After a few weeks of intensive care by zookeepers, the two chicks are now having swimming classes and undergoing an exercise regime as they prepare to be fully introduced to the rest of the flock. You’ll be able to catch a sight of the birds at the zoo during their short periods of exercise with the keepers in the main enclosure.
While the pair seem pretty lively now, hatching the eggs was no easy feat. Since the eggs are easy pickings for predatory birds in the open enclosures, the keepers take the eggs from the nests and replace them with artificial eggs to fool the mother. They then incubate the eggs so they can closely monitor them as they develop over the course of around one month. After they eventually hatch, they hand-raise the chicks, where they often go on to develop a lifelong relationship with their keeper.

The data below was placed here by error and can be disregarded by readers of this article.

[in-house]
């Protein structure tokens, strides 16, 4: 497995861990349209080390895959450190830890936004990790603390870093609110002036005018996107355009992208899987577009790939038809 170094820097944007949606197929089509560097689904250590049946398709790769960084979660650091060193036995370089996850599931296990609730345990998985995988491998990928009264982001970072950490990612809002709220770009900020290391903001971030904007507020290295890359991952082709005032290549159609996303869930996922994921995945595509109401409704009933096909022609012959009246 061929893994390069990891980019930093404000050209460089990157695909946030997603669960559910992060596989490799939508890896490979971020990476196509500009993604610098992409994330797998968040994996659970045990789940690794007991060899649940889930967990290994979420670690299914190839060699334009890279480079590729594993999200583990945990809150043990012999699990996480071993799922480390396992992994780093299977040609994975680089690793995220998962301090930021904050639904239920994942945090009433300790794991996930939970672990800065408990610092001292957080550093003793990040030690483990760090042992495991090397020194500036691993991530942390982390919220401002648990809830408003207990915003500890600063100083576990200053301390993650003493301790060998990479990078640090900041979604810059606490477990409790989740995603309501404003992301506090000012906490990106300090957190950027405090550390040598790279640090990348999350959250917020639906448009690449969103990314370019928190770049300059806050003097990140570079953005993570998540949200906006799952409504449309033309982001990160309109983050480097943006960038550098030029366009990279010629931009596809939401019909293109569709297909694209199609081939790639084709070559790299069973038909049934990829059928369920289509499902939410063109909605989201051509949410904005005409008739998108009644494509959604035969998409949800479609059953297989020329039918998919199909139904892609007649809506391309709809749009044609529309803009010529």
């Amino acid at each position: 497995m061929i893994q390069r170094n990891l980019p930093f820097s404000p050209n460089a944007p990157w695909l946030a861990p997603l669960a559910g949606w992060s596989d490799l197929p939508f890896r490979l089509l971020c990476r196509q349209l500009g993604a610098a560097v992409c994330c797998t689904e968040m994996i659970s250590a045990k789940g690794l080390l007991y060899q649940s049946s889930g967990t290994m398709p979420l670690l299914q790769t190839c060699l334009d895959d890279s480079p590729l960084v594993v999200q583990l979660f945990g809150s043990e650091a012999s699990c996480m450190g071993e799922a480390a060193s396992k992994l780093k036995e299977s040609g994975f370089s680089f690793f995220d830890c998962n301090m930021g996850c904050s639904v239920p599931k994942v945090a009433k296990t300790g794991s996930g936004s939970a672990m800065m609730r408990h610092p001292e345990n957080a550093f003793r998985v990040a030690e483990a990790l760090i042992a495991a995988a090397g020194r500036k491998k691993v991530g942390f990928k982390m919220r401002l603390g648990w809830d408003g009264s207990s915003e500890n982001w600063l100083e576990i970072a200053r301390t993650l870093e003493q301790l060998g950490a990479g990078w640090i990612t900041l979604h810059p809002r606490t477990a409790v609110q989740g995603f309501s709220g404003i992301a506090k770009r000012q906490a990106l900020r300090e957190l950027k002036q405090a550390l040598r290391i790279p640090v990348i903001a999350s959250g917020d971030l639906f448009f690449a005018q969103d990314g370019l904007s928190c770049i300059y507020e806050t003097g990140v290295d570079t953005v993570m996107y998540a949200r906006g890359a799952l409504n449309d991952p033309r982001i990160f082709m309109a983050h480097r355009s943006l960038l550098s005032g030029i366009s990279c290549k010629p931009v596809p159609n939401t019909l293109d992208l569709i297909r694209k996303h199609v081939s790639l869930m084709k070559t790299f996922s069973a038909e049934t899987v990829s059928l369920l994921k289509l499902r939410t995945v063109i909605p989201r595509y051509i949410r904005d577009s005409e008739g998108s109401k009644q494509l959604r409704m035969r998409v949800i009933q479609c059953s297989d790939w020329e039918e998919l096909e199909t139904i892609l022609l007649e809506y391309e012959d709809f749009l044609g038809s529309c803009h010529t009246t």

As you have no doubt noticed, these chicks are lacking their classic pink feathers. That's because flamingos acquire their color through their diet of red and blue-green algae and crustaceans, which are packed with the organic red-orange pigment beta carotene and carotenoids, respectively. Some zoos also feed their flamingos with organic pellets enriched with pigment to help maintain and enhance their striking colors.